Don’t hire the Lone Ranger (I’m showing my age with that example).

* * *

These are just the top three. I also value work-ethic (are they a self-starter), organizational skills, ability to teach… and do they like deep dish pizza instead of that skinny stuff you have to fold over?

These three above give me insight to the foundation of our faith—loving God and loving others. It starts with humility & dependency on God, then integrity, then flows to how well they treat others.

What about you?
What are the qualities you look for?

How do you discover these?

For more helpful resources for hiring like job descriptions, interview guides, etc., jump on our FREE Logistical Crud page. Also take a peek at our top selling book on the subject of recruiting, training and leading volunteers, THE NEW BREED.

About Jonathan McKee

president of The Source for Youth Ministry, is the author of over twenty books including the brand new If I Had a Parenting Do Over, 52 Ways to Connect with Your Smartphone Obsessed Kid; Sex Matters; The Amazon Best Seller - The Guy's Guide to God, Girls and the Phone in Your Pocket; and youth ministry books like Ministry By Teenagers; Connect; and the 10-Minute Talks series. He has over 20 years youth ministry experience and speaks to parents and leaders worldwide, all while providing free resources for youth workers and parents on his websites, TheSource4YM.com and TheSource4Parents.com. You can follow Jonathan on his blog, getting a regular dose of youth culture and parenting help. Jonathan, his wife Lori, and their three kids live in California.
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15 Responses to Top 3 qualities I’m looking for when I hire

  1. adam mclane says:

    Here’s what I’m looking for, personally. (Right now… in this moment, between a cup of coffee and my second cup of tea!)

    1. Do they have a voice? I hear you about team player… but sometimes being a team player means you have to be the one who says what needs to be said. I can’t tell you how many burnt out youth workers I’ve met who are burned out because they’ve been a yes man for 10 years.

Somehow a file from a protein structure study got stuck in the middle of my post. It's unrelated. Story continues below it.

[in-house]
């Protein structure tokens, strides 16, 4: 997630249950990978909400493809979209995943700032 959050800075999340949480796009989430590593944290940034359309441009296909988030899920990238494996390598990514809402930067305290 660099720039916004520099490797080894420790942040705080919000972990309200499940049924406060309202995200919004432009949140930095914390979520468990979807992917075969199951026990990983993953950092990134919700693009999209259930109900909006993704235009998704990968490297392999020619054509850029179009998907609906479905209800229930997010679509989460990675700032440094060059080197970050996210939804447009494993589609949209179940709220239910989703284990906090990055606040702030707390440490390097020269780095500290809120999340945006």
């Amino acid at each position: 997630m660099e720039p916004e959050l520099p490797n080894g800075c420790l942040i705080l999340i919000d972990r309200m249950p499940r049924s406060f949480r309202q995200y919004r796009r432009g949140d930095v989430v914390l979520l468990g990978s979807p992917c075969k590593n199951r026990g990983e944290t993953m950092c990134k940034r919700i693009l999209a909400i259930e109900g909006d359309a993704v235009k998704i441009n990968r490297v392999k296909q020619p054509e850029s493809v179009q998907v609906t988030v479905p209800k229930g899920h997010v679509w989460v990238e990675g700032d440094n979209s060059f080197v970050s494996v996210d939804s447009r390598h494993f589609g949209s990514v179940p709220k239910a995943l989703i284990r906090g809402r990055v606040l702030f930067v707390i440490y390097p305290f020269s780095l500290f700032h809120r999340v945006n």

2. Are they fair? My personal bias is that I’m over institutional inequality enough to hire away from people without a history of equality. I want to know if they are fair to people based on what they can do… or are they holding on to old values when it comes to gender, race, and age? Show me the evidence, no more coulda woulda shoulda. If you want to lead this generation, you better be right on things students are passionate about… and this one isn’t even up for grabs anymore.
    3. Are they dumb enough to believe in miracles? I’m on the lookout for youth workers who don’t see limitations. We, as a tribe, have gotten sucked into thinking that if our budget is full and our boss is happy we’re doing a good job. Hogwash! Our tribe is reaching a theologically inappropriate number of teenagers. If you don’t think you’ve got ideas to shake that up? NEXT!

    How’s that?

    Adam

  2. Jeremiah says:

    Humility/teachable seems to be the attribute that I come across in great leaders (youth ministry and beyond). In working with people, including those we report to, lead and serve being humble allows Christ to lead us. I would assume that if you were humble/teachable you would be able to be a team player.

    Able to connect with people would be the second characteristic that I would look for. This does not exclude introverts but instead filters out those who like ministry but can not lead people. People are pretty important part of ministry. duh 🙂

    Work ethic would be my third filter.

  3. Pete Sutton says:

    At this point in the history of youth ministry, there’s a lot of guys who can play the game and speak the jargon. They know how to pull off a “killer” outreach event or dazzle with am “amazing worship night.” They use phrases like “intentional, incarnational, relational ministry…” or “family ministry” or talk about “intergenerational” ministry. But, in the end, they have no idea what these things are all about or why they matter. So here’s what I’m looking for (right now in fact) as I hire a youth pastor.